elephant on LSD
elephant on LSD

What Ever Happened to the Elephant That was Given 300mg of LSD as Part of a Science Experiment?

Tusko the elephant once got almost 300 milligrams of LSD injected into him and it didn't go well.

Posted by:
Joseph Billions on Thursday Jan 4, 2024

elephant on lsd

Tusko the elephant was recently honored in a tribute by Guinness World Records, the official repository of amazing human feats and natural world extremes. Tusko, a male Indian elephant at the Oklahoma City Zoo, died as a result of a sad experiment involving an extremely high dose of LSD undertaken for scientific purposes in the early 1960s.


During the 1950s and 1960s, researchers investigated LSD's effects on animals such as dolphins and cats, with goals such as mind control and improved animal communication in mind. In the early 1960s, a team of researchers made the unwise choice to give an enormous dose of LSD to Tusko, a hormonal bull elephant, culminating in a disastrous conclusion.


Tusko's demise highlighted the plight of animals subjected to inadequate care and experimentation. Despite the unfortunate end to his life, Tusko secured a place in the Guinness World Records. Other instances of extreme LSD doses include a notable case in September 2015, where a woman unintentionally ingested 55 mg of LSD—550 times the standard dose. In Tusko's case, the elephant received a staggering 3,000 times the normal dose of LSD.


Within a brief span of an hour and a half, and after multiple doses of barbiturates were administered to counteract the effects of the psychedelic substance, Tusko succumbed to the experiment.


A Desperate Bid for Mind Control and the Shocking Aftermath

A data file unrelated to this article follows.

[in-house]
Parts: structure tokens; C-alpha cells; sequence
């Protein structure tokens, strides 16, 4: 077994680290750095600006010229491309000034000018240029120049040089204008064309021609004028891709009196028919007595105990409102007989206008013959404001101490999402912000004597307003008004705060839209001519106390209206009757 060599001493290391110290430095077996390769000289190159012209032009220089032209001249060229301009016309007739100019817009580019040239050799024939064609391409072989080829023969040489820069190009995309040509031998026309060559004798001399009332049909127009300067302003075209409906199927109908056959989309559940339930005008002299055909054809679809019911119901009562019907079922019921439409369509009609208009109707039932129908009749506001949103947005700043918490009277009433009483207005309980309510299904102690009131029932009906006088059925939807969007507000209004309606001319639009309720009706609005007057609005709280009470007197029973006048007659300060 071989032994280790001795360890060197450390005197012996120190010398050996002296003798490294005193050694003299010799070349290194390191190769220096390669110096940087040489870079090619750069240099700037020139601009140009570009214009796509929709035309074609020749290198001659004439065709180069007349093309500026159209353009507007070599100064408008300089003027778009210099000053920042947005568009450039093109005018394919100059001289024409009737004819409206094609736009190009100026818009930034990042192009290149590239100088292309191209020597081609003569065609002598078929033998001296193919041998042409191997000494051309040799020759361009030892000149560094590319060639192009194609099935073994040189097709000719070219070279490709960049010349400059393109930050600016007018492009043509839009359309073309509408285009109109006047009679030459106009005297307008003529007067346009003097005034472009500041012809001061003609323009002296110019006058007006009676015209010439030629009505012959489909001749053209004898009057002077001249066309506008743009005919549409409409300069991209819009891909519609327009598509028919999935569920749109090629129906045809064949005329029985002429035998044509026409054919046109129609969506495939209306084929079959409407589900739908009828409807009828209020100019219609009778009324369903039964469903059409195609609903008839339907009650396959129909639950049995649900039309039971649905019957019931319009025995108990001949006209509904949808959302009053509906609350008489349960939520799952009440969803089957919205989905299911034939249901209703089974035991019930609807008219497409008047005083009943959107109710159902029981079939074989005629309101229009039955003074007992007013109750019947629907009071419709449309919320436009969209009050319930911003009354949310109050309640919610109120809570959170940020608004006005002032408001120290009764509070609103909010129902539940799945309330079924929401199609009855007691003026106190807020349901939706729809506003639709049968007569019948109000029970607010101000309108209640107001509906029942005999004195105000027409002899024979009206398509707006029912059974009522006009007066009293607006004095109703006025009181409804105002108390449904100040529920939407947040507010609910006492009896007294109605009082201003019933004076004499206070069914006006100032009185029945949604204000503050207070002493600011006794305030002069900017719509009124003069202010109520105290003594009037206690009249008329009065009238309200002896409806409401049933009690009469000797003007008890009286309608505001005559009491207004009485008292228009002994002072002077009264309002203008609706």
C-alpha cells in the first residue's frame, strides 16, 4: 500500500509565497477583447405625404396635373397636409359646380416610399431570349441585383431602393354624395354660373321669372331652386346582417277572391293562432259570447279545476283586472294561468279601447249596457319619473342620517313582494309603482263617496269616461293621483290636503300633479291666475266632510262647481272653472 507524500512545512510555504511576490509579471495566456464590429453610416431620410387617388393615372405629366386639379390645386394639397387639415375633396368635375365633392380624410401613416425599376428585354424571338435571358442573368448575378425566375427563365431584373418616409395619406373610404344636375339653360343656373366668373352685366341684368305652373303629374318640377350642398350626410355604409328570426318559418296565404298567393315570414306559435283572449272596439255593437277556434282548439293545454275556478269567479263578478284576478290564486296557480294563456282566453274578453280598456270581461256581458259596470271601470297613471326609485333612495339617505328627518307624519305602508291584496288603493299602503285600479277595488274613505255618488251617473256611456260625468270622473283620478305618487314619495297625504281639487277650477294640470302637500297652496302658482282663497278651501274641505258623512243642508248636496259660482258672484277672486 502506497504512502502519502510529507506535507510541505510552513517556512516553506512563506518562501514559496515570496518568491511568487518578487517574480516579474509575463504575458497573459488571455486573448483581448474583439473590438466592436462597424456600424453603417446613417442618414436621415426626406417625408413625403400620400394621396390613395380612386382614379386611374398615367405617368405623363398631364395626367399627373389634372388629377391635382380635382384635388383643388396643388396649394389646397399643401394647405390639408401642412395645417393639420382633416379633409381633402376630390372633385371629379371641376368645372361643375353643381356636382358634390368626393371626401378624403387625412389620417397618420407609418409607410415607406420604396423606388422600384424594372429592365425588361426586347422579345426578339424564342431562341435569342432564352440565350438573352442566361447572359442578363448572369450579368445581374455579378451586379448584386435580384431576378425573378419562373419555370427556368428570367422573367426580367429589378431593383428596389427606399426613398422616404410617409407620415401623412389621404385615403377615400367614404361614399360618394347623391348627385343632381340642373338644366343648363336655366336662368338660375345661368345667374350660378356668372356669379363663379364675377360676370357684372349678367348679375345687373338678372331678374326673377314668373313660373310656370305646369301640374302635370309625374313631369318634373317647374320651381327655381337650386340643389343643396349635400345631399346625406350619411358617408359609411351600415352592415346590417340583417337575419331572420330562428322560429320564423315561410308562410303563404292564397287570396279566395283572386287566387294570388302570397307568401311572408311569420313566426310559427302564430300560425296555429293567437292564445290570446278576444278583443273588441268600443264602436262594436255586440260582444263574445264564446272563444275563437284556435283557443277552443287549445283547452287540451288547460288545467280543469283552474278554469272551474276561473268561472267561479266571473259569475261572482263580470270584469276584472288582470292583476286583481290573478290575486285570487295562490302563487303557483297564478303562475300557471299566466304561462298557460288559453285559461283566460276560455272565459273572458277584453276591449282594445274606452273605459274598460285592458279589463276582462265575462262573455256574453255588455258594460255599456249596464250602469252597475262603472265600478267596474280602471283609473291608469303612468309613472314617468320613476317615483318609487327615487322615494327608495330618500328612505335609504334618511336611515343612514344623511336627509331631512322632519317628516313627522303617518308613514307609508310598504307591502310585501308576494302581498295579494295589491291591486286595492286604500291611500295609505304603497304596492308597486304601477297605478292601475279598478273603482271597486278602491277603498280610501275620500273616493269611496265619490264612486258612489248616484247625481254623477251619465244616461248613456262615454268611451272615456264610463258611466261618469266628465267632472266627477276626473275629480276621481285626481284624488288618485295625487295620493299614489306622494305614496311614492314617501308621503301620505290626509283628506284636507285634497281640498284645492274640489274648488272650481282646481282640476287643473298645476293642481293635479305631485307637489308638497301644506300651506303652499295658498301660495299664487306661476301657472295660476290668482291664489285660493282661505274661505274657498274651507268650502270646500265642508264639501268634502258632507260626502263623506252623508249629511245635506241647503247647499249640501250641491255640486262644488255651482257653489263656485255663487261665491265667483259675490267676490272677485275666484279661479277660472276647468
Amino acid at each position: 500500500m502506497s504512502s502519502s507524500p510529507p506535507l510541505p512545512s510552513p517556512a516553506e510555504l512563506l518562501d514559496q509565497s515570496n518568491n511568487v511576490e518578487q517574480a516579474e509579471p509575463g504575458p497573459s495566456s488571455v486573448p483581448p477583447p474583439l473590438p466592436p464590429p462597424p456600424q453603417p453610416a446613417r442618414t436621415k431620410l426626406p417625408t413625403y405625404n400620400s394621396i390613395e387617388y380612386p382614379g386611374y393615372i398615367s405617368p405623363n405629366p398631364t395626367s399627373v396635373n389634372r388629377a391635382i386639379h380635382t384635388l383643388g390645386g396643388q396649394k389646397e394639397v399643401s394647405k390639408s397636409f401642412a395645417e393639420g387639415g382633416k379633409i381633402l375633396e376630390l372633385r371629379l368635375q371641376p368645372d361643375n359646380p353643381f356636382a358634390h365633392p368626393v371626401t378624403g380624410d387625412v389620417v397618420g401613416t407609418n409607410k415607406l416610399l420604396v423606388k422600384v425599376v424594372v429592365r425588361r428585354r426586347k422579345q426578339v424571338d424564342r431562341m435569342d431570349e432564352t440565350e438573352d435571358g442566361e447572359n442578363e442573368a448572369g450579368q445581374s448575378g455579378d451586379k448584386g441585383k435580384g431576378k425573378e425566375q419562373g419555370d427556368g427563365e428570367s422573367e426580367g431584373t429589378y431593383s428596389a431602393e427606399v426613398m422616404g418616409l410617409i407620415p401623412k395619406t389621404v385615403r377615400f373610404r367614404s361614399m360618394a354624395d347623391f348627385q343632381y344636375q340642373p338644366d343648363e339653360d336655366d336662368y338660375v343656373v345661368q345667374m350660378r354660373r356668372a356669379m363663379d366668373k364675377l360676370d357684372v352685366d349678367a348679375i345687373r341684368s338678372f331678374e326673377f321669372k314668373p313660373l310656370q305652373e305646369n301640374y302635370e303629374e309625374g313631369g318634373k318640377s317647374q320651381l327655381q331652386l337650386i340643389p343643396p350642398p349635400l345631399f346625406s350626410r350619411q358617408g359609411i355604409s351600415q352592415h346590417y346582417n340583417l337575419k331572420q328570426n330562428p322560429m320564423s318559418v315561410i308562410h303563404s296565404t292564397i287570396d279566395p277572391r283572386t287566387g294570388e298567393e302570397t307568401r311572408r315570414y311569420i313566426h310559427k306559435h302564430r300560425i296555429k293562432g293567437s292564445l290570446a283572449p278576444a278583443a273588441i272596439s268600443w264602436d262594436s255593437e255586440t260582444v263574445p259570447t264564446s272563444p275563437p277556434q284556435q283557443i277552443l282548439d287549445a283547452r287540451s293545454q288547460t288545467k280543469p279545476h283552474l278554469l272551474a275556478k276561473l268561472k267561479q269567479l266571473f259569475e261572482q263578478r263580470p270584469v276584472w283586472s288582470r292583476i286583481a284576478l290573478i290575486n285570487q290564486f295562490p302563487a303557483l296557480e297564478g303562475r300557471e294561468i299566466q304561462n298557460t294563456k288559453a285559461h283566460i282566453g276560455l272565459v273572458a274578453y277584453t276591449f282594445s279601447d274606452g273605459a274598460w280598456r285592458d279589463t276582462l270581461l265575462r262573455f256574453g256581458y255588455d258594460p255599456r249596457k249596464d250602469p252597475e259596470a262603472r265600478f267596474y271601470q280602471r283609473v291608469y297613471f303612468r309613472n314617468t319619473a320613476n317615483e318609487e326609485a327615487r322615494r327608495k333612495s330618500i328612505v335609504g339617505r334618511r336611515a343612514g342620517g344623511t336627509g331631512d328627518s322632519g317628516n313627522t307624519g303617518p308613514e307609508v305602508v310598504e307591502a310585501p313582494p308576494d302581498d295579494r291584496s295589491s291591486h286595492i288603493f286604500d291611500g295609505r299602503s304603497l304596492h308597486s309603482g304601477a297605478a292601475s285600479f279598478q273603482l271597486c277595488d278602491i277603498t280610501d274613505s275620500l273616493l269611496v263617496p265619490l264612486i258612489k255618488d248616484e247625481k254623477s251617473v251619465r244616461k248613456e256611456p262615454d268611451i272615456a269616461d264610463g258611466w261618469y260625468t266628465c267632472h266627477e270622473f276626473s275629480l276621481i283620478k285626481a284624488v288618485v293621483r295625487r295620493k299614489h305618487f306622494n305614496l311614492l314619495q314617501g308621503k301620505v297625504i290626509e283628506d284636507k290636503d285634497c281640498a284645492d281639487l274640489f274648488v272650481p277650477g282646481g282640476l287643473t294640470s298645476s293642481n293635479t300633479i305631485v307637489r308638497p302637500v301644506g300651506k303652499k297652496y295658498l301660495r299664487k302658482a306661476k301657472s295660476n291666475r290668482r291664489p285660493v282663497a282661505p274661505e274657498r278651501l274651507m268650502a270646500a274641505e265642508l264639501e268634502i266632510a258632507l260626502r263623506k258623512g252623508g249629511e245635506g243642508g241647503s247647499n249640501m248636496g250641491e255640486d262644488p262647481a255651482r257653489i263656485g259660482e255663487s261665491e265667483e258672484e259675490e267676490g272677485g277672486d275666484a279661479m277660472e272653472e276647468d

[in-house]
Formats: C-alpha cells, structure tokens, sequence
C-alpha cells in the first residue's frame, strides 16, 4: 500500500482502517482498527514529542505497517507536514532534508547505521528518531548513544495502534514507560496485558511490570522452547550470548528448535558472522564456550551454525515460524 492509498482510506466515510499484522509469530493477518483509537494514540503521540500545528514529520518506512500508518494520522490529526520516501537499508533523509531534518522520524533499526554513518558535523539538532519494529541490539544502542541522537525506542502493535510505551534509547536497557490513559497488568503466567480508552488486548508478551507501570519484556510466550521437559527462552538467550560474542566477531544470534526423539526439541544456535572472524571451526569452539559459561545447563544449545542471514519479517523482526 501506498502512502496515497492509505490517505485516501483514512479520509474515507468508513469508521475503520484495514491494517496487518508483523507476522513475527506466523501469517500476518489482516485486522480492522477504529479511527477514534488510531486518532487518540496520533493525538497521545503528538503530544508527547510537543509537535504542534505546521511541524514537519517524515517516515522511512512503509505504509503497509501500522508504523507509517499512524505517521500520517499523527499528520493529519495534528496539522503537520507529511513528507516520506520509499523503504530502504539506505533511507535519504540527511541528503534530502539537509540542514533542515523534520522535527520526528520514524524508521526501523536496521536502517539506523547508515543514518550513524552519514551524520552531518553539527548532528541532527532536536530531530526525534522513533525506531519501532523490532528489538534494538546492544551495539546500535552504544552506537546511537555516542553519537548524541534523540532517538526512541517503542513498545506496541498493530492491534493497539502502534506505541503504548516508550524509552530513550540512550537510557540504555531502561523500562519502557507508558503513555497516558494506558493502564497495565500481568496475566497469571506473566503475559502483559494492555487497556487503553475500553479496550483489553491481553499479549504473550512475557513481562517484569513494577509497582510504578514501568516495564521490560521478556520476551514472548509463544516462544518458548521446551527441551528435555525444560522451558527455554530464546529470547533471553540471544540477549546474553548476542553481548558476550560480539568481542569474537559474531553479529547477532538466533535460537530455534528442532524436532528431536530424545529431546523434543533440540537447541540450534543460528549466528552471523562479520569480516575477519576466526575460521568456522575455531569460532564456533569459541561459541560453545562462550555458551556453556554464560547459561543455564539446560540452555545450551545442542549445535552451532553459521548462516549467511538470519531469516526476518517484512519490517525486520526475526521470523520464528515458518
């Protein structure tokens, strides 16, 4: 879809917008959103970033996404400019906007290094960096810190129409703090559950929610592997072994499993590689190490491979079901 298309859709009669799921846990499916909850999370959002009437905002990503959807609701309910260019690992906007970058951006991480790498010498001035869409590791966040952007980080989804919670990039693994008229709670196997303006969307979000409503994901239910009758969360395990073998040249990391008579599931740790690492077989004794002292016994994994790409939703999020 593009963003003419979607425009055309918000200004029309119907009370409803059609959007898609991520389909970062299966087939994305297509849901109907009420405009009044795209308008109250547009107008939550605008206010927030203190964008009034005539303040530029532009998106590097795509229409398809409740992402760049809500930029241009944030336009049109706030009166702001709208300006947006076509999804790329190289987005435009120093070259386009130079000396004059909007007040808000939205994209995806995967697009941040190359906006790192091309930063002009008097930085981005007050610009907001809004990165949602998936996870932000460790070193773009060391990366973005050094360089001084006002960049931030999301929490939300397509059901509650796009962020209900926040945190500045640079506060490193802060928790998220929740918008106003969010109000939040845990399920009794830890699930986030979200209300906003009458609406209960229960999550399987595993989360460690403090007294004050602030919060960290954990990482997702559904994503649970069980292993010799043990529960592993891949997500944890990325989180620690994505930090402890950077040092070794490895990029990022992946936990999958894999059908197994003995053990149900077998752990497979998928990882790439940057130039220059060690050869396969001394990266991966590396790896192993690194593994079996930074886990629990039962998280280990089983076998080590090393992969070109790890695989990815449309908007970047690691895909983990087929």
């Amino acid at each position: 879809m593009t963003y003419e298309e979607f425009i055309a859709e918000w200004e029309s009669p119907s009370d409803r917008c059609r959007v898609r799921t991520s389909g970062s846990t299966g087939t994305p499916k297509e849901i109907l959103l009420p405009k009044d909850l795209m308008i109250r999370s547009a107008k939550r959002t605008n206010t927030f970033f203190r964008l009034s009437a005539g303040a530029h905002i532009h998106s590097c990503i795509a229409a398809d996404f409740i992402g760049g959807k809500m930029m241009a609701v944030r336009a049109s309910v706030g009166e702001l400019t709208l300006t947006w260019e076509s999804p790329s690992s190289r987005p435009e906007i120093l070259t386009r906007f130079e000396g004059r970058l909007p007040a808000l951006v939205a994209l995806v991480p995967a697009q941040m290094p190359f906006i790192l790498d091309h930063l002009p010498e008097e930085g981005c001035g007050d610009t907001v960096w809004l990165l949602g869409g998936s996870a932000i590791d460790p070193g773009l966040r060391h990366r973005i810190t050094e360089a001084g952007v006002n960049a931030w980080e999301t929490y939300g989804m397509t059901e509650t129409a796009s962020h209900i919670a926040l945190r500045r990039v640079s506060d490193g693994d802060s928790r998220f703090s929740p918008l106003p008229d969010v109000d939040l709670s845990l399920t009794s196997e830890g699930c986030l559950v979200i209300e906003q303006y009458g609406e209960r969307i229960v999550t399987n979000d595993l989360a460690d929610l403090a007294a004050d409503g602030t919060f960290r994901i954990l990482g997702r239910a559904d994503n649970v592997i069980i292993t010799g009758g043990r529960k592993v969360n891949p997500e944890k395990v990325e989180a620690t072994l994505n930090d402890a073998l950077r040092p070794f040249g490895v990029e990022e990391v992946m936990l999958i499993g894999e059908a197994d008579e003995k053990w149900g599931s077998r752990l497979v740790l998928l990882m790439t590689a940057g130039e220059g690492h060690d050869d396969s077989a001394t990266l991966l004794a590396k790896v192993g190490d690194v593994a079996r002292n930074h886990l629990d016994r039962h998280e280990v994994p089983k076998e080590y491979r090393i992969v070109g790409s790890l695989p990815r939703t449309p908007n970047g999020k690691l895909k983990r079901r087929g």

In the turbulent 1960s, an unsettling experiment unfolded as researchers sought to harness mind control through the administration of an unprecedented dose of LSD to Tusko, a hormonal bull elephant. Conceived by psychiatrists Dr. Louis Jolyon West and Dr. Chester M. Pierce, alongside zoo director Warren Thomas, the experiment aimed to explore the effects of LSD on animals for potential applications in communication and interrogation. However, the tragic outcome swiftly revealed the severe consequences of injecting Tusko with a dose 3,000 times greater than the normal human recreational amount, leading to a rapid and distressing demise within a mere 80 minutes.


Tusko's inclusion in the Guinness World Records serves as a poignant reminder of the ethical quandaries surrounding extreme scientific measures. Beyond commemorating a life lost, the experiment highlights broader issues about animal welfare, ethical research practices, and the ethical responsibilities inherent in scientific exploration. As we remember Tusko, it prompts us to reflect on the ethical boundaries that must be upheld in the pursuit of knowledge, emphasising the need for stringent safeguards to prevent the recurrence of such distressing episodes.


The Experiment


Commencing on August 3, 1962 (with some accounts suggesting 1963), the researchers initiated a procedure involving the dosing of an elephant. A substantial 300 mg of LSD was injected into Tusko during this ill-fated experiment.


Drs. West and Pierce endeavored to induce Tusko into a state known as "musth," characterized by an aggressive hormonal surge in bull elephants, leading them to secrete a sticky fluid between the ears. This state is crucial for elephant reproduction, as testosterone levels surge to 60 times the normal amount.


Guinness World Records writer Sanj Atwal recounts, "Using a dart gunshot into his right buttock, Tusko was injected with 297 milligrams of the hallucinogenic drug LSD. Nearly 3,000 times greater than the normal human recreational dose, this remains the most significant single dose of LSD ever administered."